Can I mix Nichiren with Shinto? Isn't mixing practices bad?

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Queequeg
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Re: Can I mix Nichiren with Shinto? Isn't mixing practices bad?

Post by Queequeg » Thu Jan 31, 2019 8:08 pm

Nyedrag Yeshe wrote:
Thu Jan 31, 2019 7:49 pm
Regarding Sutra recitation to Kami, this is also very old, and was not necessarily done directed towards them, but for their benefit! It was thought that this could create merits to be dedicated to them, and also as a gift of Dharma.
“Hokke Shinto: Kami in the Nichiren Tradition,” in Buddhas and Kami in Japan: Honji Suijaku as a Combinatory Paradigm, M. Teeuwen and F. Rambelli, eds., London: Curzon/Routledge, 2003, pp. 222-254.
http://www.academia.edu/17621396/_Hokke ... p._222-254
This is different than what people are doing when the chant daimoku to Inari.

I don't know what point you think you are making to me.
Queequeg wrote:
Sat Jan 19, 2019 3:42 pm
There is no problem with integrating the Kami Reverence consciousness into your Nichiren practice.
Maybe we disagree about details.
Those who, even with distracted minds,
Entered a stupa compound
And chanted but once, “Namo Buddhaya!”
Have certainly attained the path of the buddhas.

-Lotus Sutra, Expedient Means Chapter

There are beings with little dust in their eyes who are falling away because they do not hear the Dhamma. There will be those who will understand the Dhamma.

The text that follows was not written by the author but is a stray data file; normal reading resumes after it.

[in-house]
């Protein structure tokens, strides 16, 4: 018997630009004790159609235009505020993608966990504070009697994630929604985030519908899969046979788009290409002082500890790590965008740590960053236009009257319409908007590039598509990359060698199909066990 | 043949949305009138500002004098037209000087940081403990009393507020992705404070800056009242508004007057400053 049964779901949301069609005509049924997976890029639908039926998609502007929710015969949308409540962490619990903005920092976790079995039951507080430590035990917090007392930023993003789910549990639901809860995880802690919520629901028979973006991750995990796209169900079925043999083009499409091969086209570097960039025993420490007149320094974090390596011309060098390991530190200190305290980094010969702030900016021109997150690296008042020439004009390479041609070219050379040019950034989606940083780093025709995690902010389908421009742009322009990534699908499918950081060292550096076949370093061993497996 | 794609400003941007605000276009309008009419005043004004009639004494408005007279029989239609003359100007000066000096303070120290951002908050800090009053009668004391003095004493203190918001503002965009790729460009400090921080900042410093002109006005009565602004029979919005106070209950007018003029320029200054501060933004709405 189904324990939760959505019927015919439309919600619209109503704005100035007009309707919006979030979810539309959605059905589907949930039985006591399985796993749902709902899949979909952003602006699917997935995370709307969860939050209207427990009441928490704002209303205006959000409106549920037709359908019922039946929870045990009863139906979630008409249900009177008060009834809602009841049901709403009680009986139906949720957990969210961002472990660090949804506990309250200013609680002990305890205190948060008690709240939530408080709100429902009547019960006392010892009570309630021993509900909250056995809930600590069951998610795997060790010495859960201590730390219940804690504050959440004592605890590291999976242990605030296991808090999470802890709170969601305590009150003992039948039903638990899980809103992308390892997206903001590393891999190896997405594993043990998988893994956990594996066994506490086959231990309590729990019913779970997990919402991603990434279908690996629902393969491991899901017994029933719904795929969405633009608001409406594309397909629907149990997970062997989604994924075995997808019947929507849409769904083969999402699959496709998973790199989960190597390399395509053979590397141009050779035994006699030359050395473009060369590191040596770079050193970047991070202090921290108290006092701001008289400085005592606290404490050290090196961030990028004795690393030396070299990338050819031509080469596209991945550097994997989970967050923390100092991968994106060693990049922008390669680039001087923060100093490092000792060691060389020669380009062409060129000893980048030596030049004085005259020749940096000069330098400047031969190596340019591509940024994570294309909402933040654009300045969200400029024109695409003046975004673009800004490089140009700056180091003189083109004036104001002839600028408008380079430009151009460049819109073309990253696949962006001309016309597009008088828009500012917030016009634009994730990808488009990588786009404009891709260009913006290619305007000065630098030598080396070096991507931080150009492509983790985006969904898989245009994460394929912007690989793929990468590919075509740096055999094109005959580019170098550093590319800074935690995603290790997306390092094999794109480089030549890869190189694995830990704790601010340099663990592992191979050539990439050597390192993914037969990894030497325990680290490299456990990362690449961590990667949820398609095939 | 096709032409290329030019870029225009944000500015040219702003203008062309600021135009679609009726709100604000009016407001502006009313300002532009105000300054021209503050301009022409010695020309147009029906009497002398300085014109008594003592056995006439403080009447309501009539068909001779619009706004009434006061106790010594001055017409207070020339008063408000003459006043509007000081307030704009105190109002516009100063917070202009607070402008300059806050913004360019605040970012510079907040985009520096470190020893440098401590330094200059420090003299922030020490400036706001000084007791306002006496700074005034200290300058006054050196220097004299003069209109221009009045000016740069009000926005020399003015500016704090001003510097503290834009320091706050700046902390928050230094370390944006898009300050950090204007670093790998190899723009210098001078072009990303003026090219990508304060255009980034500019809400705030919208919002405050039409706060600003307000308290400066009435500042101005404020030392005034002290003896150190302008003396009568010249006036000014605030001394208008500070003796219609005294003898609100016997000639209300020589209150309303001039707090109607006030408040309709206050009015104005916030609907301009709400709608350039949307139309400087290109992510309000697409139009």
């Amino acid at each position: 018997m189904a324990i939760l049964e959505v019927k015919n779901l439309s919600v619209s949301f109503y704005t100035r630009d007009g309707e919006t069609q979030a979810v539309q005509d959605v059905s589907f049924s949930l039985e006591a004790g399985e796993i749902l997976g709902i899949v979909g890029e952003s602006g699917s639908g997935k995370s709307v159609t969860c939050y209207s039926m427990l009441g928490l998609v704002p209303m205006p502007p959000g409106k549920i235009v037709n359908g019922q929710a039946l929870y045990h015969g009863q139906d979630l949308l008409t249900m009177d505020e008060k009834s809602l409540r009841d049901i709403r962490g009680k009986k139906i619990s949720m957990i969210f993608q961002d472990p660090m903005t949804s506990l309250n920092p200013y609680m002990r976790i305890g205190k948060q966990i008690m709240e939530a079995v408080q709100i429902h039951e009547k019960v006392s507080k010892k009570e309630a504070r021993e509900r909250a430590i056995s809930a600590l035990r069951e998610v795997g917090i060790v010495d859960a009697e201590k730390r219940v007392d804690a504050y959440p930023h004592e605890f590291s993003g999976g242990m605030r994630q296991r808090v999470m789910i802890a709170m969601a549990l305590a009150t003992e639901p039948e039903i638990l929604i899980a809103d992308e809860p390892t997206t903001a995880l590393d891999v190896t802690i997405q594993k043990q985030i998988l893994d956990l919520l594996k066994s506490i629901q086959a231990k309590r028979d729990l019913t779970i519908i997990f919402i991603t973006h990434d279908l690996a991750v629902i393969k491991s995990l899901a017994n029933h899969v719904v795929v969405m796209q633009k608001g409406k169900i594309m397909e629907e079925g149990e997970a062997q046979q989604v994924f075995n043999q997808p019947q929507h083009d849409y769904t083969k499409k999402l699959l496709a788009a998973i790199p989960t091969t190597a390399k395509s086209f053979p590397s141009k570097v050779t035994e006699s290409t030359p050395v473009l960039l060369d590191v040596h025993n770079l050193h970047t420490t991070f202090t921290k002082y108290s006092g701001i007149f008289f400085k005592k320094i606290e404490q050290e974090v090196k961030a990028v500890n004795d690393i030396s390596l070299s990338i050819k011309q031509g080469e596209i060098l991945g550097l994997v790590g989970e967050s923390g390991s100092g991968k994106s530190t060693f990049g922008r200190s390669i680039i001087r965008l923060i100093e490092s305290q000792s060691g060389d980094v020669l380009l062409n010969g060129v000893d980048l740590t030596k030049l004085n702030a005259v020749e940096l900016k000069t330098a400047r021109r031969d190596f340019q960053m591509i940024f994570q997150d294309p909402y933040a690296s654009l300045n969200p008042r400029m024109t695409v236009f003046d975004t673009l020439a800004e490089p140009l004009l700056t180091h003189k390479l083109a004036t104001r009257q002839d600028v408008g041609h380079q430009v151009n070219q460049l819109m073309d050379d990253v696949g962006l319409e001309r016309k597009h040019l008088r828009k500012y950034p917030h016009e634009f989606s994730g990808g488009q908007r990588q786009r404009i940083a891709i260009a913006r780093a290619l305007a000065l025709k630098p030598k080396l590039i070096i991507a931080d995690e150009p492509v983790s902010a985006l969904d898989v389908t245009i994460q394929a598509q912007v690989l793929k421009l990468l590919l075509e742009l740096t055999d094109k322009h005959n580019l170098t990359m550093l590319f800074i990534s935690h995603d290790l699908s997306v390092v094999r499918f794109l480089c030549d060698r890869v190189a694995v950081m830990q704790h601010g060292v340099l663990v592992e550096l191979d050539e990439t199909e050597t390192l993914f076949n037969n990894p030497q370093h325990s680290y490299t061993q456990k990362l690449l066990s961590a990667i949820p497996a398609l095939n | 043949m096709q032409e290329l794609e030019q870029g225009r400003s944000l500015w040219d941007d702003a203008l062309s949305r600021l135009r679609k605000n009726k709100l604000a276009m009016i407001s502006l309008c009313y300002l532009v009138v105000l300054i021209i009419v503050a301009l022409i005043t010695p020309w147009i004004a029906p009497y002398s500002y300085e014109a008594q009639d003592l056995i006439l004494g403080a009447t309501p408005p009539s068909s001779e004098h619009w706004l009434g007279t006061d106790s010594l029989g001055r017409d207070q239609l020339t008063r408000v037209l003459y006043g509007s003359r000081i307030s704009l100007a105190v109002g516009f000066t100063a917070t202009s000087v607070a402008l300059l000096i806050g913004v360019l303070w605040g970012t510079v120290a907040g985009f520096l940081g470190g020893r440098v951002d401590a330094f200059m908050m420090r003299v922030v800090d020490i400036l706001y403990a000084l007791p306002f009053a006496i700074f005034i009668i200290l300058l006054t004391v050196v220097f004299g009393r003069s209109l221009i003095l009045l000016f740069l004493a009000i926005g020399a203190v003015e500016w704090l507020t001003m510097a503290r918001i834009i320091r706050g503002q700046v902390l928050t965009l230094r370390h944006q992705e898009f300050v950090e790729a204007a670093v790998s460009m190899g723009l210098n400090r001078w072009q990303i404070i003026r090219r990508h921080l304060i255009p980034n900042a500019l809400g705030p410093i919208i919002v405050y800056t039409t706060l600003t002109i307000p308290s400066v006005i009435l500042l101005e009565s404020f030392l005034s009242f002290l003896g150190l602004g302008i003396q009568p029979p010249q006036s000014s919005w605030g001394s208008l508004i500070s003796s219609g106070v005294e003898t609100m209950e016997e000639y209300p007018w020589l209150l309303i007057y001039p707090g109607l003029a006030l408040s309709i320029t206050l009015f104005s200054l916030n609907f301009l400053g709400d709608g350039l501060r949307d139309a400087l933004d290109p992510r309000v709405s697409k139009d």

-Ayacana Sutta

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Re: Can I mix Nichiren with Shinto? Isn't mixing practices bad?

Post by Queequeg » Thu Jan 31, 2019 8:16 pm

I would add as a further challenge - Go to Ise, go to the Naiku and start chanting Daimoku as a dharma offering to the kami. See what happens.

AFAIK, Buddhist monks are technically actually not even allowed to enter the shrine premises. That's how heavy they are about the distinctions. This is modern Shinto.
Those who, even with distracted minds,
Entered a stupa compound
And chanted but once, “Namo Buddhaya!”
Have certainly attained the path of the buddhas.

-Lotus Sutra, Expedient Means Chapter

There are beings with little dust in their eyes who are falling away because they do not hear the Dhamma. There will be those who will understand the Dhamma.
-Ayacana Sutta

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Re: Can I mix Nichiren with Shinto? Isn't mixing practices bad?

Post by Nyedrag Yeshe » Thu Jan 31, 2019 8:42 pm

Queequeg wrote:
Thu Jan 31, 2019 8:16 pm
I would add as a further challenge - Go to Ise, go to the Naiku and start chanting Daimoku as a dharma offering to the kami. See what happens.

AFAIK, Buddhist monks are technically actually not even allowed to enter the shrine premises. That's how heavy they are about the distinctions. This is modern Shinto.
Those distinctions in Ise are also apparently very old. Even mentioning the name Buddha was forbidden, well before Meiji era. Buddhism was/is a tabooed stuff there. Even with Oracles confirming the compatibility of the two faiths.

But there are still obscure sects that connect Ise with Buddhism, sects that identify itself as Shinto. That's one of the points I'm trying to highlight here, Shinto is not a simple reduced phenomena as you seem to imply, reducing it to State Shinto.
“Whatever has to happen, let it happen!”
“Whatever the situation is, it’s fine!”
“I really don’t need anything!
~Tsangpa Gyare Yeshe Dorje (1161-1211)
ओं पद्मोष्णीष विमले हूँ फट । ओं हनुफशभरहृदय स्वाहा॥
འ༔ ཨ༔ ཧ༔ ཤ༔ ས༔ མ༔ ཀརྨ་པ་མཁྱེན་ནོ།

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Re: Can I mix Nichiren with Shinto? Isn't mixing practices bad?

Post by Queequeg » Thu Jan 31, 2019 9:02 pm

Nyedrag Yeshe wrote:
Thu Jan 31, 2019 8:42 pm
Queequeg wrote:
Thu Jan 31, 2019 8:16 pm